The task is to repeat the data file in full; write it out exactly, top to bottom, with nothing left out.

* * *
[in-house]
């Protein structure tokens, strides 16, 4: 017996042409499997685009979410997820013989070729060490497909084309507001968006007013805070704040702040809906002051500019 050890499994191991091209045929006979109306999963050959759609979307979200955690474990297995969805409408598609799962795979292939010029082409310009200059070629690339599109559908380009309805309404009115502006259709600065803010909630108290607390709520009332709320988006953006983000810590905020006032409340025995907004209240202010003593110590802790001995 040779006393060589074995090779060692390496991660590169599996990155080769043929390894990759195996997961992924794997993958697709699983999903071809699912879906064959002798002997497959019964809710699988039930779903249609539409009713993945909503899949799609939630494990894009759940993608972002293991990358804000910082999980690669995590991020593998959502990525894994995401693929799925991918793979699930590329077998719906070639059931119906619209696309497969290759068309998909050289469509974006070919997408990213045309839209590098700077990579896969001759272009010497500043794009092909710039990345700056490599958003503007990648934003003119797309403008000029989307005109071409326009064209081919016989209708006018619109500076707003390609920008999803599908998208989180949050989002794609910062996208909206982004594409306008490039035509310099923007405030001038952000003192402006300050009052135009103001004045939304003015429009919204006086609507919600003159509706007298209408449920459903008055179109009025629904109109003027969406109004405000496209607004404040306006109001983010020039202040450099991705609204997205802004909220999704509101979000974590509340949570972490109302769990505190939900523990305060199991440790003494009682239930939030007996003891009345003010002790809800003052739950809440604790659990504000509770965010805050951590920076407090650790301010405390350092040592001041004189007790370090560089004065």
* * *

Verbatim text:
[in-house]
């Protein structure tokens, strides 16, 4: 017996042409499997685009979410997820013989070729060490497909084309507001968006007013805070704040702040809906002051500019 050890499994191991091209045929006979109306999963050959759609979307979200955690474990297995969805409408598609799962795979292939010029082409310009200059070629690339599109559908380009309805309404009115502006259709600065803010909630108290607390709520009332709320988006953006983000810590905020006032409340025995907004209240202010003593110590802790001995 040779006393060589074995090779060692390496991660590169599996990155080769043929390894990759195996997961992924794997993958697709699983999903071809699912879906064959002798002997497959019964809710699988039930779903249609539409009713993945909503899949799609939630494990894009759940993608972002293991990358804000910082999980690669995590991020593998959502990525894994995401693929799925991918793979699930590329077998719906070639059931119906619209696309497969290759068309998909050289469509974006070919997408990213045309839209590098700077990579896969001759272009010497500043794009092909710039990345700056490599958003503007990648934003003119797309403008000029989307005109071409326009064209081919016989209708006018619109500076707003390609920008999803599908998208989180949050989002794609910062996208909206982004594409306008490039035509310099923007405030001038952000003192402006300050009052135009103001004045939304003015429009919204006086609507919600003159509706007298209408449920459903008055179109009025629904109109003027969406109004405000496209607004404040306006109001983010020039202040450099991705609204997205802004909220999704509101979000974590509340949570972490109302769990505190939900523990305060199991440790003494009682239930939030007996003891009345003010002790809800003052739950809440604790659990504000509770965010805050951590920076407090650790301010405390350092040592001041004189007790370090560089004065």